Case | HBS Case Collection | March 1996 (Revised April 2006)

Global Equity Markets: The Case of Royal Dutch and Shell

by Kenneth A. Froot and Andre F. Perold


Royal Dutch and Shell common stocks are securities with linked cash flow, so that the ratio of their stock prices should be fixed. In fact, the ratio is highly variable, moving with the markets where the securities are intensively traded. Royal Dutch trades more actively in the Netherlands and U.S. markets, whereas Shell trades more actively in the United States. The result is that the Royal Dutch/Shell relative price moves positively with the Netherlands and U.S. markets and negatively with the U.K. market. The ability to arbitrage these disparities and their causes are major case focal points.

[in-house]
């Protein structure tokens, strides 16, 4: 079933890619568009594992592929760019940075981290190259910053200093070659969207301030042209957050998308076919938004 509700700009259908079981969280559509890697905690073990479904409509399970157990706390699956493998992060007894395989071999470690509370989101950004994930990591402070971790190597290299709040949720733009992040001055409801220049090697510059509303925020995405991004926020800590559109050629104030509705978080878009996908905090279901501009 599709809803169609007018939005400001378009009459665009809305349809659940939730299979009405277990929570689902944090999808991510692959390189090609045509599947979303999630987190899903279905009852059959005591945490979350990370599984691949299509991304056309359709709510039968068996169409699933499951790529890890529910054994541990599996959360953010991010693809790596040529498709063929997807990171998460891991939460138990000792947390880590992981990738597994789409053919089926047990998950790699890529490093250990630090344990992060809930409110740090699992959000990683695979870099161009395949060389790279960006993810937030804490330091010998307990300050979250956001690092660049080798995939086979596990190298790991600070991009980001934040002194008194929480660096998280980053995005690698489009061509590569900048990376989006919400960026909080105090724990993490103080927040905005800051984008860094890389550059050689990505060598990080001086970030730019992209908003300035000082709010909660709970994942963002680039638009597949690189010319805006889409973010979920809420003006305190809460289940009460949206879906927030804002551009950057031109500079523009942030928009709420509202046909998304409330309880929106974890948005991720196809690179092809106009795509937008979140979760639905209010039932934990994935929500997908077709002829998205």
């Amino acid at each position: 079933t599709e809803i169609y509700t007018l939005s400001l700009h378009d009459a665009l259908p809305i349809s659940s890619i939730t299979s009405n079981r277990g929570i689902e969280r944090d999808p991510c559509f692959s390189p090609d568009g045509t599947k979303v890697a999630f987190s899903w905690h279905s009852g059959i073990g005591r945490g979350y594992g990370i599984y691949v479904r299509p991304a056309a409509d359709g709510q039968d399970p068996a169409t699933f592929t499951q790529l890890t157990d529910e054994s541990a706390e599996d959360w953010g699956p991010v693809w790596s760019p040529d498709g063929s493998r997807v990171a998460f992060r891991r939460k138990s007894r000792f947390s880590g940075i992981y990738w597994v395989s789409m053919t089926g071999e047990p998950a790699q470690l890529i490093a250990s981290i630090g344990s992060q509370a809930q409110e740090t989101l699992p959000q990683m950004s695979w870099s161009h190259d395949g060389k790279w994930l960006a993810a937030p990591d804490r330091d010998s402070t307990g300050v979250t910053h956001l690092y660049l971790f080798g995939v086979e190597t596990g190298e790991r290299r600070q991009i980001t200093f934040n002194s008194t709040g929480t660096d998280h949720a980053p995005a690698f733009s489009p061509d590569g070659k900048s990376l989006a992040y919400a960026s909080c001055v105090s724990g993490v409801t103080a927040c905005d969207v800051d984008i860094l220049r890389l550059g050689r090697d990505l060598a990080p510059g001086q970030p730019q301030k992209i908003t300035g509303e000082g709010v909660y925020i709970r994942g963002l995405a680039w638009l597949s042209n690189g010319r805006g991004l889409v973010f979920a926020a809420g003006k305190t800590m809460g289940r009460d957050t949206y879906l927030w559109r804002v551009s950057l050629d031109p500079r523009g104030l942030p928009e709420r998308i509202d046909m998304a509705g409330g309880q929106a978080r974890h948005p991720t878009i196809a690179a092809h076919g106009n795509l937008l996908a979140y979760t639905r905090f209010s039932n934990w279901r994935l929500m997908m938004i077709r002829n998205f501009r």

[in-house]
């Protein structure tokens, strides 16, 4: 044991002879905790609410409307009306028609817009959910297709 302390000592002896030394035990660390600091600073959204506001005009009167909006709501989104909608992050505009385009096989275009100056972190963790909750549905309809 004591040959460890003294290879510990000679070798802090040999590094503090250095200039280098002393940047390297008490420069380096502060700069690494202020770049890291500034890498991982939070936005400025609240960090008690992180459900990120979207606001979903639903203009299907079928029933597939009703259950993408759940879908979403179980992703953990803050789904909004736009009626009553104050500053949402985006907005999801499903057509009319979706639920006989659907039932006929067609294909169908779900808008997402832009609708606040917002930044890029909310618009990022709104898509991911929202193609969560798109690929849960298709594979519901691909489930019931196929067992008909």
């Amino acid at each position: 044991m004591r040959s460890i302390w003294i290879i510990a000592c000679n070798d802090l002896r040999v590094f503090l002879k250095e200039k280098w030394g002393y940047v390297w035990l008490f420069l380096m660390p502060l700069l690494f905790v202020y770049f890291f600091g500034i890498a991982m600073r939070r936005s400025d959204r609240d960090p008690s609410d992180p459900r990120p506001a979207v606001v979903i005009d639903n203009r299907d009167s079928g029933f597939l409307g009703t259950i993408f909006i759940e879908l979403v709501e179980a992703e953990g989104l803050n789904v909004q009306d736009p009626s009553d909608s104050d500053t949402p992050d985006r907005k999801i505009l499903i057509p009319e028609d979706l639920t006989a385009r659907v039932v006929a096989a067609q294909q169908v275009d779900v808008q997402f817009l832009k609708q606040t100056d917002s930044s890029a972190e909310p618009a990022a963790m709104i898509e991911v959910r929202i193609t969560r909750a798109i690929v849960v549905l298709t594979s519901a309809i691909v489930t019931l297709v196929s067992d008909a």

Keywords: international equity markets; international cost of capital; cross-border valuation; International Finance; Equity; Cost of Capital; Valuation; Cash Flow;


Froot, Kenneth A., and Andre F. Perold. "Global Equity Markets: The Case of Royal Dutch and Shell." Harvard Business School Case 296-077, March 1996. (Revised April 2006.)